Postgres: (create testview in Postgres SQL)
create or replace view datetimetest as
select dt dtwotz, dt at time zone 'Europe/Vienna' as dt,cast(dt as text) as vardt
cast('1980-04-05 23:59:59.000' as timestamp without time zone) as dt
cast('1980-04-06 00:00:00.000' as timestamp without time zone) as dt
cast('1980-04-06 00:10:00.000' as timestamp without time zone) as dt
cast('1980-04-06 00:59:00.000' as timestamp without time zone) as dt
cast('1980-04-06 01:00:00.000' as timestamp without time zone) as dt
cast('1980-04-07 00:00:00.000' as timestamp without time zone) as dt
cast('1981-03-29 02:00:00.000' as timestamp without time zone) as dt
cast('1981-03-29 02:01:00.000' as timestamp without time zone) as dt
Now still using user.timezone = UTC from Exasol to query on Postgres:
If we switch back to Europe/Vienna we have the problem with SQL Server.
Therefore we have to decide:
Postgres vs. SQL Server => which system is more important 🙂
Urge Exasol to fix the bug, it is open since 2020.
implement workaround => load it into varchar and then convert it into timestamp with TZ (for SQL Server or for Postgres is basically the same)
Below are what I consider to be the top 5 features of Exasol compared to an Oracle database:
Exasol’s shared-nothing architecture means that each node in the cluster has its own resources such as CPU, RAM and disk space and operates independently of other nodes. This ensures high scalability and resilience, since if a node fails, only its data is affected and not the entire system.
In addition, Exasol provides automatic data distribution and replication to minimize data access time and increase availability. In-memory technology ensures that typically 10-15% of the data is quickly available in memory, while the rest is offloaded to disk. The high level of parallelization and scalability makes it possible to process large amounts of data in a short time, making Exasol a popular solution for data analysis and business intelligence.
Scalability: Exasol can scale horizontally and vertically and thus offers high scalability. Oracle, on the other hand, is not as easy to scale and usually requires more effort.
Easy administration: The administration of Exasol databases is easier than the administration of Oracle databases. Since there is simply not that much to manage 😉 We don’t need to configure and monitor RAC or Data Guard.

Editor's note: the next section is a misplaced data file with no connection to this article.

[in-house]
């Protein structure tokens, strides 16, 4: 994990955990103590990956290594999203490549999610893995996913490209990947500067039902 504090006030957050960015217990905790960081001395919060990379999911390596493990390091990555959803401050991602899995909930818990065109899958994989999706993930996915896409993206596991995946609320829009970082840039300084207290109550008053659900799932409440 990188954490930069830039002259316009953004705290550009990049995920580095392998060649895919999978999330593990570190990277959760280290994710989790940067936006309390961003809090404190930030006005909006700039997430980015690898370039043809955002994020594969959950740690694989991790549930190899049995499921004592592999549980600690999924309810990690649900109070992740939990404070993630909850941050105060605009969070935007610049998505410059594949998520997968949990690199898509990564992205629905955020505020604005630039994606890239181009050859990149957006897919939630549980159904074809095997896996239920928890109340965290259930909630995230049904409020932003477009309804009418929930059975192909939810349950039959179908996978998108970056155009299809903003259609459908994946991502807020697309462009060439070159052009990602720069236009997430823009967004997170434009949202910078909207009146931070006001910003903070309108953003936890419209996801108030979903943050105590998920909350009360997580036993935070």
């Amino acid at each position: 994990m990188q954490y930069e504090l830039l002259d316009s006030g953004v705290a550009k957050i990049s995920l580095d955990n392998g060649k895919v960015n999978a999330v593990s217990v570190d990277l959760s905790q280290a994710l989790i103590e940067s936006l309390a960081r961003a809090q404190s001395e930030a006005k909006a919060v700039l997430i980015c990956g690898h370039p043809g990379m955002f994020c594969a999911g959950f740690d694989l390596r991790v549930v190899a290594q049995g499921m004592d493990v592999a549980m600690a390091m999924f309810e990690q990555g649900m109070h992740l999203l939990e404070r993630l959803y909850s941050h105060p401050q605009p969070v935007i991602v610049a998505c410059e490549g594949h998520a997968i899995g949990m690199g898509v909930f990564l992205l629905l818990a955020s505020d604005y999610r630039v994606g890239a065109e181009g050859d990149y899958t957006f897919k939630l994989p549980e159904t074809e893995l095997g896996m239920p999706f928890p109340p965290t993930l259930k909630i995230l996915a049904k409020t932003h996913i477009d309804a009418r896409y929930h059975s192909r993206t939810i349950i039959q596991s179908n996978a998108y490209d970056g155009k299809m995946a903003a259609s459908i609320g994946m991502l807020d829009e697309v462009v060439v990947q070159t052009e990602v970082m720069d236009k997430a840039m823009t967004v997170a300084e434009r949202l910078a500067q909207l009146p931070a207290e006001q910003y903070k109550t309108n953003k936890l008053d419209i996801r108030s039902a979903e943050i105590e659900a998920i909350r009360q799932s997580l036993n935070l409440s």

Real-time processing: Exasol can process data in real time, enabling real-time analysis and decision making. Oracle also offers this feature, but not at the same speed and efficiency as Exasol.
e.g.: If during the execution of a query it is determined that a certain execution plan is not optimal, the optimizer can generate a new plan and use it to process the query faster and more efficiently. (Adaptive Plan at Oracle)
Another example of dynamic optimization is adaptive indexing. Here the optimizer can decide which indexes are needed to make a query more efficient and create or remove these indexes at runtime. And that is really ingenious!
No light without shadow, but this is also communicated fairly and transparently by Exasol, this database is not suitable for an OLTP system. (SQL parsing and single inserts/updates are much slower than with an Oracle for example). There is also no point-in-time recovery, because there are no archive logs and therefore the last backup and its time are decisive which data can be recovered. And this is hard to argue for a normal OLTP application if this data was lost.
For me as a DBA an Exasol is a dream and as a developer by the integration of Python and R and other Languages anyway incredible.
As an Oracle developer I miss features like the Oracle Scheduler , Oracle VPD and of course the low code tool like Oracle Apex. However, it is possible to combine these two worlds to get the best out of it for our customers.
I also find Oracle PL/SQL more convenient than Exasol LUA. But I would prefer everything to run in Python only 😉